Legal Weed to Create Thousands of New Jobs in Canada, From Scientific Research to Lab Analysts

Canada’s budding marijuana industry is set for rapid job growth as recreational use will become legal in October.

A flourishing weed business has led more and more Canadians to search for opportunities in the sector. Job hunting related to pot has more than quadrupled compared to a year ago, The Globe and Mail reported last week. For instance, in the province of Saskatchewan, marijuana grow-ops, distribution centers, warehouses and retail stores will likely create about 700 new jobs by the time recreational use is officially legalized this fall, CBC reported.

Some businesses have been gearing up for months. Canopy Growth Corporation, which is based in Ontario and is currently the world’s largest legal pot producer, plans to quadruple its workforce. That means the number of people employed by the company will jump from about 750 to around 3,500, spokesperson Jordan Sinclair told VICE News earlier this year.

The number of job seekers looking to work in this field also spiked at the beginning of the year, as media headlines highlighted the surging prices of marijuana stocks. The industry’s stocks were among Canada’s best performing in 2017.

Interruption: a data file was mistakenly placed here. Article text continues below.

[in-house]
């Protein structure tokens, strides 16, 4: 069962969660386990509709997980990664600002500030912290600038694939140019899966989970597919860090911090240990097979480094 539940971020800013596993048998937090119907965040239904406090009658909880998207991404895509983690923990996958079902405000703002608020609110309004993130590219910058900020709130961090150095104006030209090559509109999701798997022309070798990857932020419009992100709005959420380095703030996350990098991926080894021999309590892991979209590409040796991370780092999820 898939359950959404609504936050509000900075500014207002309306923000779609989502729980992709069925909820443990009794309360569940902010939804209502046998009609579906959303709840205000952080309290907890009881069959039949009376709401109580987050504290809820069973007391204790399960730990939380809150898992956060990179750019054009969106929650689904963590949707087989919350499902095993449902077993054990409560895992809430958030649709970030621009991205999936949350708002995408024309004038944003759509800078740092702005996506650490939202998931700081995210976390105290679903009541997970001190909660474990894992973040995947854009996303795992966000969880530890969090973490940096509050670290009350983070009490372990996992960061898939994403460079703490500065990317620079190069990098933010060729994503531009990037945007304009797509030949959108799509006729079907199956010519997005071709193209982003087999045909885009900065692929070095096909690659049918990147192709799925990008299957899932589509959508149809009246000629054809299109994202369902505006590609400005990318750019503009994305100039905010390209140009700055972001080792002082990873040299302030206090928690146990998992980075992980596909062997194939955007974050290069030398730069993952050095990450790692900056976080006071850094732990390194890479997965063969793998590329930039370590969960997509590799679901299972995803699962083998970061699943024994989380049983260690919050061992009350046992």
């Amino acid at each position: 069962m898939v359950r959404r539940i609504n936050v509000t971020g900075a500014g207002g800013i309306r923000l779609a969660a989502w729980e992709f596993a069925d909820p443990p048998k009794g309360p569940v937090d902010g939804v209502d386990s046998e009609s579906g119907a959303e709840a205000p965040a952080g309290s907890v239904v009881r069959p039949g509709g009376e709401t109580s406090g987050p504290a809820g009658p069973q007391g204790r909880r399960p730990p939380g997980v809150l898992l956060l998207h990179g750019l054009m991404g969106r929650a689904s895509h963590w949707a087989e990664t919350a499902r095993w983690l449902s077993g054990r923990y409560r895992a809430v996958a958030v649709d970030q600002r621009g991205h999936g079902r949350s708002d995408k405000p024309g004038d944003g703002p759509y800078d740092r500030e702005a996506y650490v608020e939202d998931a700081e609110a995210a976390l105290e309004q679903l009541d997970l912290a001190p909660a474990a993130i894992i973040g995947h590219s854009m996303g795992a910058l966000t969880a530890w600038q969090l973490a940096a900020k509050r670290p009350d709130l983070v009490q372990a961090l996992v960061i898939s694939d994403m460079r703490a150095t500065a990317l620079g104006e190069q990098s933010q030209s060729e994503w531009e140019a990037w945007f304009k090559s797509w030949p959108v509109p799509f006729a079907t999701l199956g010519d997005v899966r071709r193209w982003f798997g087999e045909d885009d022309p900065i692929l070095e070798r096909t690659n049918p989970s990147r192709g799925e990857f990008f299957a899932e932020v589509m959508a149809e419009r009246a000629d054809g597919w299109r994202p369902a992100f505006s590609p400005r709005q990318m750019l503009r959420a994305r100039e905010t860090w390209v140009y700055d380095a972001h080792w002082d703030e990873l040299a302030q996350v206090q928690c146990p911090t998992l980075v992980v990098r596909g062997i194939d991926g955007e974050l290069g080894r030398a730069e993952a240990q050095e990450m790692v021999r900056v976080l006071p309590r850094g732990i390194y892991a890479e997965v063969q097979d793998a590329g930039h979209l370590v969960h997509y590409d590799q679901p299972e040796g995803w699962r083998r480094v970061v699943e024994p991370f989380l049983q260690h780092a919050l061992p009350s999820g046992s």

GettyImages-627846240 Employees inspect medicinal marijuana by hand at Tweed INC. in Smith Falls, Ontario, on December 5. Canada’s budding marijuana industry is set for rapid job growth as recreational use will become legal in October. LARS HAGBERG/AFP/Getty Images

As the Toronto Star reported on Sunday, even former law enforcement officers are turning to the expanding industry for new opportunities. After retiring in 2012 from a 26-year career as a police officer, Rick Martens has taken a position as the head of security for the 800,000-square-foot Aurora Sky cannabis production facility in Alberta.

“I get to be with the people that, under some circumstances, I probably would have arrested,” the former police officer pointed out. “But now it’s becoming legal, and some of these people are actually very good people.”

GettyImages-627844584 Laura Jones-Compton carries medicinal marijuana plants at Tweed Inc in Smith Falls, Ontario on December 5, 2016 LARS HAGBERG/AFP/Getty Images

Marijuana companies are also searching for employees in a wide variety of capacities, ranging from menial labor to scientific research, as well as sales and management. A simple search on Indeed.com shows a wide array of job openings, including cannabis educator, counselor, technically-knowledgeable cannabis pathologist, research and development scientist, lab analyst and extraction technician certified by the country's Access to Cannabis for Medical Purposes Regulations, among other posts. Some of these jobs have a salary range of $51,000 - 120,000 Canadian dollars ($39,000 - $92,000 U.S. dollars)